A young hobbit accompanies a group of dwarves to reclaim their mountain home from a dragon in The Hobbit: An Unexpected Journey.
On his 111th birthday, Bilbo Baggins (Ian Holm) decides to write his memoirs for his young nephew, Frodo (Elijah Wood). He describes how the dwarves lost their home in Lonely Mountain to a fearsome dragon named Smaug. A younger Bilbo (Martin Freeman) is tricked by wizard Gandalf (Ian McKellen) to hosting dinner for thirteen dwarves, led by Thorin Oakenshield (Richard Armitage). Bilbo is enlisted for his role as the ‘thief’ although he has never stolen anything in his life. After a change in heart, Bilbo decides to make the journey to help the dwarves and the group sets out for Lonely Mountain.
There are a few things that I need to get out of the way about The Hobbit: An Unexpected Journey – the 3D 48 frames per second treatment, the need for three movies, and how it compares to Lord of the Rings.
First, the native 3D 48 frames per second filming of The Hobbit is a first in the industry. Doubling the rate of a standard film at 24 fps, the initial reaction to The Hobbit is a bit jarring of an effect. I suspect that a few of the scenes were not actually shot in 48 fps and were sped up to this speed. I say this because early on, there are some camera pans that seem incredibly, almost comically, fast. A few of Ian Holm’s movements seem jagged and weird too. I’m not sure if my reaction is simply because I hadn’t adjusted to the speed or if I’m correct and they were artificially increase in post-production, but I will say that I was quite pleased with 48 fps about 90% of the time and it is likely the future of cinema. The use of 3D is absolutely splendid as well.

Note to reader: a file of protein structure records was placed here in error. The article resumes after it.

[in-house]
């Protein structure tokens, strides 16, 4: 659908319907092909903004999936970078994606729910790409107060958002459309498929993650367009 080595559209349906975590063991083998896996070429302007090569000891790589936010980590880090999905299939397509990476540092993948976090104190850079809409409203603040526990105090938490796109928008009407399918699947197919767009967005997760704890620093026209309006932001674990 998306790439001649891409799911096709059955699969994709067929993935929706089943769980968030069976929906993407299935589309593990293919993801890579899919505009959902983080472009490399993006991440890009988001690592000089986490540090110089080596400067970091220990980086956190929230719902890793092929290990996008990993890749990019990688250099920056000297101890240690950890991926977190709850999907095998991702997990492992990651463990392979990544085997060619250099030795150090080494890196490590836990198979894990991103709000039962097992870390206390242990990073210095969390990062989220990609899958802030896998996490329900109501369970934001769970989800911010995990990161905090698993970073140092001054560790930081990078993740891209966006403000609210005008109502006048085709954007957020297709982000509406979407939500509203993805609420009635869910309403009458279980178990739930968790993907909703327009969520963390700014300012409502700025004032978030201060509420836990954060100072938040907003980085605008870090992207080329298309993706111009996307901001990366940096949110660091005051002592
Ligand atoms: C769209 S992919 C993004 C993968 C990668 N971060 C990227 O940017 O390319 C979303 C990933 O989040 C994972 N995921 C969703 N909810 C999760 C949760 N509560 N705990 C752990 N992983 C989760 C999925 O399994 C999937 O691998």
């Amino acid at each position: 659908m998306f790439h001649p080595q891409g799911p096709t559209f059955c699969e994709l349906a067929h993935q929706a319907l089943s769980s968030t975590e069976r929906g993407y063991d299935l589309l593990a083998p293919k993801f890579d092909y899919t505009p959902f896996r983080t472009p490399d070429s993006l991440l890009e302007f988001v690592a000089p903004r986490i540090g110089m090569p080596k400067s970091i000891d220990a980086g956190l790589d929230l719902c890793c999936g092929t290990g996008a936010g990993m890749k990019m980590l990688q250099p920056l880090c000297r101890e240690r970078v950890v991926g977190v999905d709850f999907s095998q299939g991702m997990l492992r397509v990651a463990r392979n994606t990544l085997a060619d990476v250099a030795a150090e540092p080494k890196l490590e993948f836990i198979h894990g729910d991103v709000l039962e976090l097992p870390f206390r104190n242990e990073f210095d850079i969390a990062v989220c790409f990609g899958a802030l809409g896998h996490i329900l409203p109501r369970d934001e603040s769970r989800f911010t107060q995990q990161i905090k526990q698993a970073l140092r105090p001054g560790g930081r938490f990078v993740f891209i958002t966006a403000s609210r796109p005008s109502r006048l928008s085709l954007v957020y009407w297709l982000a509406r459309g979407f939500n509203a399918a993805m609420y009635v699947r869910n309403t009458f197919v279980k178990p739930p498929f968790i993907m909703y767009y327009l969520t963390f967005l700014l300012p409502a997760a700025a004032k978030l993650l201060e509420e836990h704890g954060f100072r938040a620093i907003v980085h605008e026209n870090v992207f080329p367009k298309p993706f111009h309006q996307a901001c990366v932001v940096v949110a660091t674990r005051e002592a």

Since Peter Jackson is interjecting backstory from other Tolkien works, apparently namely from The Silmarillion, in The Hobbit. While this doesn’t bog down the story for An Unexpected Journey, it does beg the question why The Hobbit, a relatively short book, needs three movies. In my opinion so far, it doesn’t. There are a few parts that slow down the pacing and there are some scenes that seem entirely superfluous. Yes, the extensive Tolkien mythology is bolstered, but keep that stuff in special features on a blu-ray set or something. This first film alone is close to three hours long and knowing there are two more, likely equally long films coming is kind of off-putting.
The obvious comparisons to Jackson’s epic Lord of the Rings trilogy are not entirely appropriate since The Hobbit is a much different source material than its successors. However, in practice, The Hobbit on film feels far too close to Lord of the Rings for its own good. The Hobbit is serious but it does have a bit of a sense of humor to it, which may rub some folks the wrong way. It’s a shame The Hobbit film(s) weren’t made first because it would set the stage for Lord of the Rings without relying on it instead of the other way around.
In the end, I quite liked The Hobbit: An Unexpected Journey. It’s far from a perfect film on its own and I always struggle to judge a film like this as a part or as a whole. Technically, this is 1/3 of a single film and it remains to be seen if the whole thing is worthy of your time. For now, I’d recommend The Hobbit: An Unexpected Journey to be seen in 3D and 48 frames per second, but be warned that it’s no Lord of the Rings.
I give it 4 animated Hobbits out of 5.